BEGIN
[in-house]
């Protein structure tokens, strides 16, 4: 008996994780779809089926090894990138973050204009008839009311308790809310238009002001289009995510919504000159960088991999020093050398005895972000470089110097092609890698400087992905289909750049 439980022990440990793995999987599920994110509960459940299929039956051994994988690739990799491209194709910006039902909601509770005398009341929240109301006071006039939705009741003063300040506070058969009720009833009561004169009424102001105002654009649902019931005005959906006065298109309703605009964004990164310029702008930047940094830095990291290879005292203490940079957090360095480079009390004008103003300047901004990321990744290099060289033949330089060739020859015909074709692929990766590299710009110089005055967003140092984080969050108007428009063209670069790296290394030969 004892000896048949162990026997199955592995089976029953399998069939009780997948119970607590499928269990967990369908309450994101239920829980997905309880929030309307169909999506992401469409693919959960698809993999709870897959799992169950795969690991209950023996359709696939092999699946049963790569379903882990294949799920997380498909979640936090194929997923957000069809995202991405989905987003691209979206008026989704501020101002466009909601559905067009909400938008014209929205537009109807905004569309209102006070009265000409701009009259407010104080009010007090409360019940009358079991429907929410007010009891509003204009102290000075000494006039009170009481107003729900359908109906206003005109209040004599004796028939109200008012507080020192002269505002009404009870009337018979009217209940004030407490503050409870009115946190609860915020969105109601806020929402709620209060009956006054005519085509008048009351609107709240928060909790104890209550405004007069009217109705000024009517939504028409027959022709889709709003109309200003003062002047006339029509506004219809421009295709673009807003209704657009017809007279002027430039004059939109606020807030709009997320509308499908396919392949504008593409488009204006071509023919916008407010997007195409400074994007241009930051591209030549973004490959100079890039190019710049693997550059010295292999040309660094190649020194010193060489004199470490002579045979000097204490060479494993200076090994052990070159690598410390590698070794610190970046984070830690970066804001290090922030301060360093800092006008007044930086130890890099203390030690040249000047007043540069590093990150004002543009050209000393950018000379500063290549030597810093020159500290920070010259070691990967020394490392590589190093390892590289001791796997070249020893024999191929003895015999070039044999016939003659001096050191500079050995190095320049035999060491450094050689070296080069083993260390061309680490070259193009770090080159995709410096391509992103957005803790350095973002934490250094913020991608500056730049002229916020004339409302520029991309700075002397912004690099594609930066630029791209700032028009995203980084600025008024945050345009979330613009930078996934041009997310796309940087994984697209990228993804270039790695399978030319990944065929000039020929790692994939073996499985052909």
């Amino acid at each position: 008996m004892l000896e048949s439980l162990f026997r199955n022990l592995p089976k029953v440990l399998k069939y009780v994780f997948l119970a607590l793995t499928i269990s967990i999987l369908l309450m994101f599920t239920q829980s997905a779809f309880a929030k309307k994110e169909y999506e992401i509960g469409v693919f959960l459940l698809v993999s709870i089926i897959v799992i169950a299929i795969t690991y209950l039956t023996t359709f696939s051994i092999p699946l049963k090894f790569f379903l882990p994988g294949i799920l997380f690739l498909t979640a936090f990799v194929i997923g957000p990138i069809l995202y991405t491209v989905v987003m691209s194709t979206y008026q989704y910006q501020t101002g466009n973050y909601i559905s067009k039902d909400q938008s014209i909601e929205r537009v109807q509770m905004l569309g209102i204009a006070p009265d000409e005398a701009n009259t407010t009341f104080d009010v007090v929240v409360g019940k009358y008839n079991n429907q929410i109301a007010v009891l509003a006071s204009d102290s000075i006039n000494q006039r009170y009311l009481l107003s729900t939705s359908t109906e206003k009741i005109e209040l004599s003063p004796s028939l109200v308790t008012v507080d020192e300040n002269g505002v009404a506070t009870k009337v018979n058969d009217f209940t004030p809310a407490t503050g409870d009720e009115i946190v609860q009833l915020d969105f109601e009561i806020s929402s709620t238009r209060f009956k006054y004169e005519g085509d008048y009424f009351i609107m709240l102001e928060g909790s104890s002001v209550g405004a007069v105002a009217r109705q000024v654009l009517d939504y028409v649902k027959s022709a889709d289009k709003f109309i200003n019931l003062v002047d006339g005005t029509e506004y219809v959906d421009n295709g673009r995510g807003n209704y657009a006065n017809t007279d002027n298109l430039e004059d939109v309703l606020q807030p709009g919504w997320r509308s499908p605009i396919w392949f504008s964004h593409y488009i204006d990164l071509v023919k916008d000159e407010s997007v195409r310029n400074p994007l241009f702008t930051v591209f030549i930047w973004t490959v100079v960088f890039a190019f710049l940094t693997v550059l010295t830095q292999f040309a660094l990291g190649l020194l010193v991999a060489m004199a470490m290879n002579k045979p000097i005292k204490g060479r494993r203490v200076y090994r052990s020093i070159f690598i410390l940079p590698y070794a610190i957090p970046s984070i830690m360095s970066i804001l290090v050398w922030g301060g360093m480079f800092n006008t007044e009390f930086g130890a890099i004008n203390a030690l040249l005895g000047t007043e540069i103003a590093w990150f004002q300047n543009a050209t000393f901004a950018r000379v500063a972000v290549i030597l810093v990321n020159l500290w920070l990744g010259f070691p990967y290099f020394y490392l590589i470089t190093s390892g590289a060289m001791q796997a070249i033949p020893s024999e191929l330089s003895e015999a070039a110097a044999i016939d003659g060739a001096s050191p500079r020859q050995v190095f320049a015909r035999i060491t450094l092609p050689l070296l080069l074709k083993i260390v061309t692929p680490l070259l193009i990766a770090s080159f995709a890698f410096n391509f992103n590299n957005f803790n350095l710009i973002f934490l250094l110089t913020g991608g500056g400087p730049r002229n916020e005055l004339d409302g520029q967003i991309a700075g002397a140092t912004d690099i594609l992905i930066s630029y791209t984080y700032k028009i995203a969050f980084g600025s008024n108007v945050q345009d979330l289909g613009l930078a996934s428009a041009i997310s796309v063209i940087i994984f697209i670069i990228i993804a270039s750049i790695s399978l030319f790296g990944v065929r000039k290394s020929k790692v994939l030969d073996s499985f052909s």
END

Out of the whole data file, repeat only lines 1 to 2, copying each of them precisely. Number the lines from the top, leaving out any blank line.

[in-house]
């Protein structure tokens, strides 16, 4: 008996994780779809089926090894990138973050204009008839009311308790809310238009002001289009995510919504000159960088991999020093050398005895972000470089110097092609890698400087992905289909750049 439980022990440990793995999987599920994110509960459940299929039956051994994988690739990799491209194709910006039902909601509770005398009341929240109301006071006039939705009741003063300040506070058969009720009833009561004169009424102001105002654009649902019931005005959906006065298109309703605009964004990164310029702008930047940094830095990291290879005292203490940079957090360095480079009390004008103003300047901004990321990744290099060289033949330089060739020859015909074709692929990766590299710009110089005055967003140092984080969050108007428009063209670069790296290394030969 004892000896048949162990026997199955592995089976029953399998069939009780997948119970607590499928269990967990369908309450994101239920829980997905309880929030309307169909999506992401469409693919959960698809993999709870897959799992169950795969690991209950023996359709696939092999699946049963790569379903882990294949799920997380498909979640936090194929997923957000069809995202991405989905987003691209979206008026989704501020101002466009909601559905067009909400938008014209929205537009109807905004569309209102006070009265000409701009009259407010104080009010007090409360019940009358079991429907929410007010009891509003204009102290000075000494006039009170009481107003729900359908109906206003005109209040004599004796028939109200008012507080020192002269505002009404009870009337018979009217209940004030407490503050409870009115946190609860915020969105109601806020929402709620209060009956006054005519085509008048009351609107709240928060909790104890209550405004007069009217109705000024009517939504028409027959022709889709709003109309200003003062002047006339029509506004219809421009295709673009807003209704657009017809007279002027430039004059939109606020807030709009997320509308499908396919392949504008593409488009204006071509023919916008407010997007195409400074994007241009930051591209030549973004490959100079890039190019710049693997550059010295292999040309660094190649020194010193060489004199470490002579045979000097204490060479494993200076090994052990070159690598410390590698070794610190970046984070830690970066804001290090922030301060360093800092006008007044930086130890890099203390030690040249000047007043540069590093990150004002543009050209000393950018000379500063290549030597810093020159500290920070010259070691990967020394490392590589190093390892590289001791796997070249020893024999191929003895015999070039044999016939003659001096050191500079050995190095320049035999060491450094050689070296080069083993260390061309680490070259193009770090080159995709410096391509992103957005803790350095973002934490250094913020991608500056730049002229916020004339409302520029991309700075002397912004690099594609930066630029791209700032028009995203980084600025008024945050345009979330613009930078996934041009997310796309940087994984697209990228993804270039790695399978030319990944065929000039020929790692994939073996499985052909």